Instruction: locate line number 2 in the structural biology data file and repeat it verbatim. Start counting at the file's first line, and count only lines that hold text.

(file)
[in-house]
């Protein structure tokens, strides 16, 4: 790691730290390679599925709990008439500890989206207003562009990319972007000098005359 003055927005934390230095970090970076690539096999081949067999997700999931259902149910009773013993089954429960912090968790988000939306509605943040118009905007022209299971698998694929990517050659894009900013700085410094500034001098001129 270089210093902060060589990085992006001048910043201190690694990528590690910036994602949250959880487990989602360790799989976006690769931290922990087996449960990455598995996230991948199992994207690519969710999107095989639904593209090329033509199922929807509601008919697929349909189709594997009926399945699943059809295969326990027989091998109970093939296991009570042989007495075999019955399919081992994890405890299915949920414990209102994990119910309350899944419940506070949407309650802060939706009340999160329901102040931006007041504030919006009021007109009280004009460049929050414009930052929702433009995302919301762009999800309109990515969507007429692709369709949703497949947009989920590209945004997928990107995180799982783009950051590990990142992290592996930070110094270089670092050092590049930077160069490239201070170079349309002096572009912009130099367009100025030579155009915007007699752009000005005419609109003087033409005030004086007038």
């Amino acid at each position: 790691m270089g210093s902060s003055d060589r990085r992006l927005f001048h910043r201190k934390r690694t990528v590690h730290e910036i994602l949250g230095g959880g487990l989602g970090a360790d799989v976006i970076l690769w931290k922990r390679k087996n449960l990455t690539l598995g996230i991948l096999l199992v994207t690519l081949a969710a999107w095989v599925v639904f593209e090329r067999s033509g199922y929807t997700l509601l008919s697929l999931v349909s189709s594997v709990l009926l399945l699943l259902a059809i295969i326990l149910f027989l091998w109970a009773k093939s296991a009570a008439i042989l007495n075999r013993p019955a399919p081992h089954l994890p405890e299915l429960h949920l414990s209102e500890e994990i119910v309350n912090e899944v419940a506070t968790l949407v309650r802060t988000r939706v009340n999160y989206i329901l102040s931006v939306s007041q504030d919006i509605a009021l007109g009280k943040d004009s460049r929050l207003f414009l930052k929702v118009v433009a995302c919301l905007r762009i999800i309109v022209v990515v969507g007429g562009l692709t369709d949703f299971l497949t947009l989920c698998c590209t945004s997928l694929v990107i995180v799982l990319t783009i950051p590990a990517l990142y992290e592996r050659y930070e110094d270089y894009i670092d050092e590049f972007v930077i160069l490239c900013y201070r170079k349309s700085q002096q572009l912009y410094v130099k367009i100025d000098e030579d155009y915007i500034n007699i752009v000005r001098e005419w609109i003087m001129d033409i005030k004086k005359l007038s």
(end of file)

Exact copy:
């Protein structure tokens, strides 16, 4: 790691730290390679599925709990008439500890989206207003562009990319972007000098005359 003055927005934390230095970090970076690539096999081949067999997700999931259902149910009773013993089954429960912090968790988000939306509605943040118009905007022209299971698998694929990517050659894009900013700085410094500034001098001129 270089210093902060060589990085992006001048910043201190690694990528590690910036994602949250959880487990989602360790799989976006690769931290922990087996449960990455598995996230991948199992994207690519969710999107095989639904593209090329033509199922929807509601008919697929349909189709594997009926399945699943059809295969326990027989091998109970093939296991009570042989007495075999019955399919081992994890405890299915949920414990209102994990119910309350899944419940506070949407309650802060939706009340999160329901102040931006007041504030919006009021007109009280004009460049929050414009930052929702433009995302919301762009999800309109990515969507007429692709369709949703497949947009989920590209945004997928990107995180799982783009950051590990990142992290592996930070110094270089670092050092590049930077160069490239201070170079349309002096572009912009130099367009100025030579155009915007007699752009000005005419609109003087033409005030004086007038």